Though only one story high, the finished house has soaring, pyramidal ceilings left open to white-painted rafters like a traditional seaside cottage. Back down at eye level, things look anything but traditional, thanks to dramatic, glass-meets-glass corners and walls of glass doors that fold back, melding the kitchen and living room into the outdoors like the invisible fourth wall of a stage set. The floors throughout are either bluestone slate (echoing the terraces outside), or impossibly rich hemlock from submerged logs dug out of a riverbed by a supplier in Tennessee. And for the bar and bookcases, Von Weise even went so far as to build zinc-covered protrusions into the walls of the house to keep the pieces’ profiles flush with the walls of his sleek glass corridors.
Loving the clean lines and the airiness of the place, Shauna Montgomery decided to use as little color as possible, letting the beauty of the house speak for itself. She called upon interior designer Suzanne Lovell (who’d done three previous homes for the family) to help with the puzzle of decorating without intruding. “I think what I do best,” says Lovell,” is listen to my clients, to understand their dream view of the finished project.”
What Shauna was dreaming of was white, and more white. “I said, ‘Please, can’t we just have a little welt?” says Lovell of the beige trim on the white outdoor fabric she chose for the living room sofas. “We added that welt, and all of a sudden, it was special, custom.” Actually, much of the furniture truly is custom – as in Lovell’s own bespoke designs. For example, she designed the living room sectional with extensions at each end that effectively turns them into chaises facing into the room. “It still looks like a sofa but with no arms to close off the room,” she explains. “Everyone wants the corner of a sofa, so why not make those corners awesome?” The dining table in the same room is another Lovell invention. “The top is a beautiful blue French limestone,” she says. “Shauna is so good at presentation; this big, thick slab of stone gives her a palette for all sorts of dinner parties. She has great style.” But when asked what furnishings really made the difference in this enormous room, with its soaring, 40-foot-high ceilings, Lovell doesn’t hesitate: “Those custom lamps we designed for either side of the fireplace,” she answers. “We studied the elevations and realized with that big fireplace opening we needed huge lamps to hold the room together. They make a nice triangle with the dining room table.”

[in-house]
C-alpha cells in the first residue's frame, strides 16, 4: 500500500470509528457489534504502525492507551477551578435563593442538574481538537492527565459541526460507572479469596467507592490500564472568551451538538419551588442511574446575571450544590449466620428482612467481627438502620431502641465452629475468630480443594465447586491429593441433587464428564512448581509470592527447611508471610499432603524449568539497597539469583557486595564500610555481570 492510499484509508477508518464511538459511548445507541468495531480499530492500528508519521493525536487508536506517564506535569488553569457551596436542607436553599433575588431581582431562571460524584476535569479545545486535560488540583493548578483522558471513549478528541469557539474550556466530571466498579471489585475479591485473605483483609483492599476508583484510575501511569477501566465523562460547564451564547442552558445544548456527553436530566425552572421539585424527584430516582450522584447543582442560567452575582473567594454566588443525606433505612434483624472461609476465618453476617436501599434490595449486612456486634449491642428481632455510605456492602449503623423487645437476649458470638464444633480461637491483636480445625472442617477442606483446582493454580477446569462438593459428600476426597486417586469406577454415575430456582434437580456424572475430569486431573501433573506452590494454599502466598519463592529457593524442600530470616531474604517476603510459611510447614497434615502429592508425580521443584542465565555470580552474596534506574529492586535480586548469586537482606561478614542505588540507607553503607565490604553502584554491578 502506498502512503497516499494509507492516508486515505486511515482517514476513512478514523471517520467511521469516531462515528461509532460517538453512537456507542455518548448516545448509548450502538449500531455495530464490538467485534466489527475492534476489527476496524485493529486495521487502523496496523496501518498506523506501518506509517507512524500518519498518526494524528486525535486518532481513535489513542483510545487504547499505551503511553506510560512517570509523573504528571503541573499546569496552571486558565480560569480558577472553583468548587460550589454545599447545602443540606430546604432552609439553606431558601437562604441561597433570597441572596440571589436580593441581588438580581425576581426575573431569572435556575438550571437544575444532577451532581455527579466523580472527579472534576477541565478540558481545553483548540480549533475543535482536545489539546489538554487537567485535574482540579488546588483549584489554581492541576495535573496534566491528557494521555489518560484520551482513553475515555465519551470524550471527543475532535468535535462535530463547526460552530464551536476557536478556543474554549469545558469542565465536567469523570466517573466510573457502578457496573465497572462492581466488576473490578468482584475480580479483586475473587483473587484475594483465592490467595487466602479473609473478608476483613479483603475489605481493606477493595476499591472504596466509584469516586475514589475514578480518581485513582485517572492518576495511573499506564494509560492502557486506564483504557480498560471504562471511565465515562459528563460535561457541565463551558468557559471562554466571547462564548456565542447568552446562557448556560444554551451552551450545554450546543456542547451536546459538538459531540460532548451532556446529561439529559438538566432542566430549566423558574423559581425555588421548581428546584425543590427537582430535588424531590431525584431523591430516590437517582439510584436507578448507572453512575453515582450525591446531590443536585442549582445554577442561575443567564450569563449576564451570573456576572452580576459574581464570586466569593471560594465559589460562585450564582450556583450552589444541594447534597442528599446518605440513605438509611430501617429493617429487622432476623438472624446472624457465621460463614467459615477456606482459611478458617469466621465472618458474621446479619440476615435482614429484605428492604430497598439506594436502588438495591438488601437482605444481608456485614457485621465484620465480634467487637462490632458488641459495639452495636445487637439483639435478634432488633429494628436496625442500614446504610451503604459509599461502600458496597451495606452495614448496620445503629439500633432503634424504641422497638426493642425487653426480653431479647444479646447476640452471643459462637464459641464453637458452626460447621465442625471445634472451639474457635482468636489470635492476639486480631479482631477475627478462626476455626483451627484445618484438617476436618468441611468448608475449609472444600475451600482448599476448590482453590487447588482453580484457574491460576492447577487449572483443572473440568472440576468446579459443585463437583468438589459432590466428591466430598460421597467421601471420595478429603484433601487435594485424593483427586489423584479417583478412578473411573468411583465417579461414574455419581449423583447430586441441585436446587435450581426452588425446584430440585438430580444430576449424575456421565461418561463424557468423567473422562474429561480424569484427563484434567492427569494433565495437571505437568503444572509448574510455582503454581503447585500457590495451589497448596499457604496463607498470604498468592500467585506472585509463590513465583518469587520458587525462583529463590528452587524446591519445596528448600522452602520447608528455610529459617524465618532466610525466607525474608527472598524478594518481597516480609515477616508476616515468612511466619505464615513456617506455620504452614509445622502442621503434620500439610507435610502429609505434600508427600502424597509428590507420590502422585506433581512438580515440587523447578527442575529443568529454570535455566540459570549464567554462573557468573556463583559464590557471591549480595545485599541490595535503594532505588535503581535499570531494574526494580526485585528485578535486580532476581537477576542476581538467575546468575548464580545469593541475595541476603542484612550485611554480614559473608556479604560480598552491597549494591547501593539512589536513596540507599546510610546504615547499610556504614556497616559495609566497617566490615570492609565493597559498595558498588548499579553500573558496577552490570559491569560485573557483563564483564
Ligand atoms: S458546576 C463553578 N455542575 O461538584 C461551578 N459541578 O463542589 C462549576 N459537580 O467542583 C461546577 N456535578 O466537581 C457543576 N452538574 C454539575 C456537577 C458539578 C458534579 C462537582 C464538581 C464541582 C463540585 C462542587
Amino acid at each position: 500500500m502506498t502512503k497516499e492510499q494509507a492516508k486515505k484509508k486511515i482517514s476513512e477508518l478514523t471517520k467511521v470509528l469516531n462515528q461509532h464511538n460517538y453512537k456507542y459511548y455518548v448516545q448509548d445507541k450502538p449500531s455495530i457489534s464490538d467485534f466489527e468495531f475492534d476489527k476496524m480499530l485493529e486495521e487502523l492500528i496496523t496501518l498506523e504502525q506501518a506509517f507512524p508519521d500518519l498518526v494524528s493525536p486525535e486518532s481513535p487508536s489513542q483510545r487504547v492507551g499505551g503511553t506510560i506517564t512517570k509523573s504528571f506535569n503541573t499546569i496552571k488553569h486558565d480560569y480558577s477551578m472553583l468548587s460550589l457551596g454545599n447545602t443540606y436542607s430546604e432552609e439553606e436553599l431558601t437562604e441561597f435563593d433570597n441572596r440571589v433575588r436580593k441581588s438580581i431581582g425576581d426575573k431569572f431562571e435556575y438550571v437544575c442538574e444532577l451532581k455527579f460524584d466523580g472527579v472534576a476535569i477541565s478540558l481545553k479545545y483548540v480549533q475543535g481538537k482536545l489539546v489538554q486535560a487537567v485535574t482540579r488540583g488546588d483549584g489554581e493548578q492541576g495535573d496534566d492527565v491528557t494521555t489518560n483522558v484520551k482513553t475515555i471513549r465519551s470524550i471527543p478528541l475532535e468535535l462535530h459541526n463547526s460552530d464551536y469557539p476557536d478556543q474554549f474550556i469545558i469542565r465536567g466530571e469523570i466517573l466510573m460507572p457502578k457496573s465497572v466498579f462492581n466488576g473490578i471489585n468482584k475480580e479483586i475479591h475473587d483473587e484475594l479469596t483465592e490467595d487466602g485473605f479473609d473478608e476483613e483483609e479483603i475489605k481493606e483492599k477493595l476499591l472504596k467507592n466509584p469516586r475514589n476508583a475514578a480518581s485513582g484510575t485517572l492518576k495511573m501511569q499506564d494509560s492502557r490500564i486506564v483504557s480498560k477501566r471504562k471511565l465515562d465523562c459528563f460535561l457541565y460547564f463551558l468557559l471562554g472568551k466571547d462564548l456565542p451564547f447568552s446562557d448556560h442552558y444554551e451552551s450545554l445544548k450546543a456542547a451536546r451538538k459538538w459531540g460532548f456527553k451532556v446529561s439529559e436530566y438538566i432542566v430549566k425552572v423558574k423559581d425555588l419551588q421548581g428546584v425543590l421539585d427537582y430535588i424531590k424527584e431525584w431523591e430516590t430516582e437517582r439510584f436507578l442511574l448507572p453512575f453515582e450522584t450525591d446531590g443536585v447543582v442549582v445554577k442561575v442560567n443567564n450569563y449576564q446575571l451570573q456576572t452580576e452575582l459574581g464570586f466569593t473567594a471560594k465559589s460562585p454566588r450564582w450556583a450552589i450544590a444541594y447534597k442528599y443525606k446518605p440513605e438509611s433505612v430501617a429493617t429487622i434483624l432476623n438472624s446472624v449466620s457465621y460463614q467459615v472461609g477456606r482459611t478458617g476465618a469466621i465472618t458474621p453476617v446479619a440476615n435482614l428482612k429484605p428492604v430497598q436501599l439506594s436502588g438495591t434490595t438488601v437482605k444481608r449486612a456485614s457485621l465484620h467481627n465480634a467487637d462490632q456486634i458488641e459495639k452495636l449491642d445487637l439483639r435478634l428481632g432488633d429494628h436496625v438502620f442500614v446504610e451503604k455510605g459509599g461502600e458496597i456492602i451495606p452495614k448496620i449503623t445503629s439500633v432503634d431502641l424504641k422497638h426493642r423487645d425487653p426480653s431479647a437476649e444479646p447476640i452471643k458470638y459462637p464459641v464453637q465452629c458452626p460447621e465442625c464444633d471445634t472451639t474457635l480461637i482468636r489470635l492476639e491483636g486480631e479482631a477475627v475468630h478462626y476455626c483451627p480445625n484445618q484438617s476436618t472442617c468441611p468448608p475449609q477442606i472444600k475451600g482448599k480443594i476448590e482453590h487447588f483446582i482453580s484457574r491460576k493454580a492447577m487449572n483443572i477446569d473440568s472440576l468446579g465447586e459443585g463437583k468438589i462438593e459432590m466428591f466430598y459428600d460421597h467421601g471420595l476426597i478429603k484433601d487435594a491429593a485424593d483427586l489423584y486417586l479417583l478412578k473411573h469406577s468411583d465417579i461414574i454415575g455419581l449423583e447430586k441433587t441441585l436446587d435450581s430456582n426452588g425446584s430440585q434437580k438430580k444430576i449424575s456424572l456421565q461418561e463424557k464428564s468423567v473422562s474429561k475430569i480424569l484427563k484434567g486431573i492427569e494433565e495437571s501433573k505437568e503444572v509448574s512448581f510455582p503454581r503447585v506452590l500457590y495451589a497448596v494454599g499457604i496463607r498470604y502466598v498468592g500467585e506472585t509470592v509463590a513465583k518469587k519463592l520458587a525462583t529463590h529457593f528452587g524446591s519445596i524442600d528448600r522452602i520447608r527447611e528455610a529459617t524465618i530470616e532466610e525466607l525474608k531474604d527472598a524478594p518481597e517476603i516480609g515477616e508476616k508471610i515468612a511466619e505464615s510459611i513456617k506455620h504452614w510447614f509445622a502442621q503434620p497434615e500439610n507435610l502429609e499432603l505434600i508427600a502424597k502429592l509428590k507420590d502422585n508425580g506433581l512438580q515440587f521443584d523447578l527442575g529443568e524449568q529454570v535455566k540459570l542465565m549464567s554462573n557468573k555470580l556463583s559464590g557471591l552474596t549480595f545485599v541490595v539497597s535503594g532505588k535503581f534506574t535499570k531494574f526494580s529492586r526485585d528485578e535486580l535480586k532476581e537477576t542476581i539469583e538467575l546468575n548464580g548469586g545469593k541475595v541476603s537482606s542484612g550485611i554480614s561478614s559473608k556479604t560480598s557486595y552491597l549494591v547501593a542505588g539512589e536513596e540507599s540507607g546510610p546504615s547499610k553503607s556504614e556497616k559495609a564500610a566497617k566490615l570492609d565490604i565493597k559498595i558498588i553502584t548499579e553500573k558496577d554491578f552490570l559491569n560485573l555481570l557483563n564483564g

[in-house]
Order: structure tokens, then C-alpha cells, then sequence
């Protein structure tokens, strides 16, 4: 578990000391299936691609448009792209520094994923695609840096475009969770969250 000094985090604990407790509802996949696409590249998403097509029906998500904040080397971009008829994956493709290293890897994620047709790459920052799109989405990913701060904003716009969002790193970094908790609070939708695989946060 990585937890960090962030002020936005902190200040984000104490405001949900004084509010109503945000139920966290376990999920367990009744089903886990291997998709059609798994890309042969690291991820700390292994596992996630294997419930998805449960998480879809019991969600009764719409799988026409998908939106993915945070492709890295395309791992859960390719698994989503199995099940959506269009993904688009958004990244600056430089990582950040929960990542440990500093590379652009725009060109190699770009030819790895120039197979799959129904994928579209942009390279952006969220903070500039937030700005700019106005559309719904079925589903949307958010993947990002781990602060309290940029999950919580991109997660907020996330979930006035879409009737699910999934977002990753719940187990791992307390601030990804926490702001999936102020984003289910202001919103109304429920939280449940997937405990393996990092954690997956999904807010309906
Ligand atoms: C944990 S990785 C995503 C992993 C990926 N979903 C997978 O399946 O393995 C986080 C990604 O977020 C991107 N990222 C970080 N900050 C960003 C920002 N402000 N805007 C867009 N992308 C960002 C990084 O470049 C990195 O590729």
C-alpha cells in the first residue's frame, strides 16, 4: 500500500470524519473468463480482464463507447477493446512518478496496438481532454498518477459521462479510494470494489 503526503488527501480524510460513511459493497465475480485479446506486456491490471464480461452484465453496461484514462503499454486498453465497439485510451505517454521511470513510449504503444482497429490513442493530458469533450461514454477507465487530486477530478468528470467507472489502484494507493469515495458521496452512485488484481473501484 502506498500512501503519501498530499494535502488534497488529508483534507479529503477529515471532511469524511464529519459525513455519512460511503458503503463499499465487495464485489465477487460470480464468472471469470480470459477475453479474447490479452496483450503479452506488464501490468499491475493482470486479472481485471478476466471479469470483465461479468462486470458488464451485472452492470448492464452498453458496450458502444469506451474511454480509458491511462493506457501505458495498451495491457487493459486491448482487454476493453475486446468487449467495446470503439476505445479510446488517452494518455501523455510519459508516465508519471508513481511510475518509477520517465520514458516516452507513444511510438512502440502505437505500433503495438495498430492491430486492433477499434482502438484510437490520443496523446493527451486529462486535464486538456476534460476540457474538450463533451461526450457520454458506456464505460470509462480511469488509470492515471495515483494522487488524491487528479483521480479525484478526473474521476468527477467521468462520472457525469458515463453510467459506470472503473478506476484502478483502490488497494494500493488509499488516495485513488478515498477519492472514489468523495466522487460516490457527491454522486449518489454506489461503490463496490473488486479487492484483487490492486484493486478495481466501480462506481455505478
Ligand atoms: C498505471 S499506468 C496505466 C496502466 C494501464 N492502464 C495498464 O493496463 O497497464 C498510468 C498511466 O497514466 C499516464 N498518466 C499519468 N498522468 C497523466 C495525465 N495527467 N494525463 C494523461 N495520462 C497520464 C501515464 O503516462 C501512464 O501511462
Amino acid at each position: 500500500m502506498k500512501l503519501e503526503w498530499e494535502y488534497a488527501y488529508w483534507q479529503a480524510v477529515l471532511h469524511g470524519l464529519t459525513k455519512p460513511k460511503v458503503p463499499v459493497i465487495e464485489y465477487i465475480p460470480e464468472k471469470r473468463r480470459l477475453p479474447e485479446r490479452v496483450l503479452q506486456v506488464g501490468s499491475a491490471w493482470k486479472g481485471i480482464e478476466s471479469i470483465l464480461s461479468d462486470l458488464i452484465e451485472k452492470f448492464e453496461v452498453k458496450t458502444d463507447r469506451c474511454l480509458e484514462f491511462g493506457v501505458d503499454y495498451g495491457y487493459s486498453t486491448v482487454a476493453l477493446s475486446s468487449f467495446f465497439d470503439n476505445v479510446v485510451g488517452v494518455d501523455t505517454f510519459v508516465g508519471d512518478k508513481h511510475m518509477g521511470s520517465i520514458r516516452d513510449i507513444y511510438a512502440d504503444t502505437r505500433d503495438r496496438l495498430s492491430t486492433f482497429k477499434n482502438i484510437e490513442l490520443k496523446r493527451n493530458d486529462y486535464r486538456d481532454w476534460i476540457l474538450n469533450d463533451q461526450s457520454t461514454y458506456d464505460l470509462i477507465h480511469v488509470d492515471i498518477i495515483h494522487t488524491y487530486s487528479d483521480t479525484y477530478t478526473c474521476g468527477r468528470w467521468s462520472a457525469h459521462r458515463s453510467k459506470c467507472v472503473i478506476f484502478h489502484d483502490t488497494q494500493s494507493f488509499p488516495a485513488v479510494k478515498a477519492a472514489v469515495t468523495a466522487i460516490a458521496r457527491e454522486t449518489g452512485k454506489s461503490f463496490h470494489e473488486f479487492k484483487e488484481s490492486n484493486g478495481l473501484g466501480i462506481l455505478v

Lovell says working with von Weise was terrific because “Chip was open to my ideas. This was a collaborative effort, and that’s what gets the best result.”
Although the house was built as a summer place, Montgomery says they’ve come to love being her every season of the year. “Shimmering leaves of aspens, radiant heat everywhere and snow piled up against Chip’s wonderful glass corners like an igloo… We love being inside here in winter, too,” she says. “And Suzanne is a master of texture. She designed us a home that’s both comfortable and elegant. They were a great team.”
So that’s what people who live in glass houses throw… bouquets.
By Lisa Cregin
Photography by Tony Soluri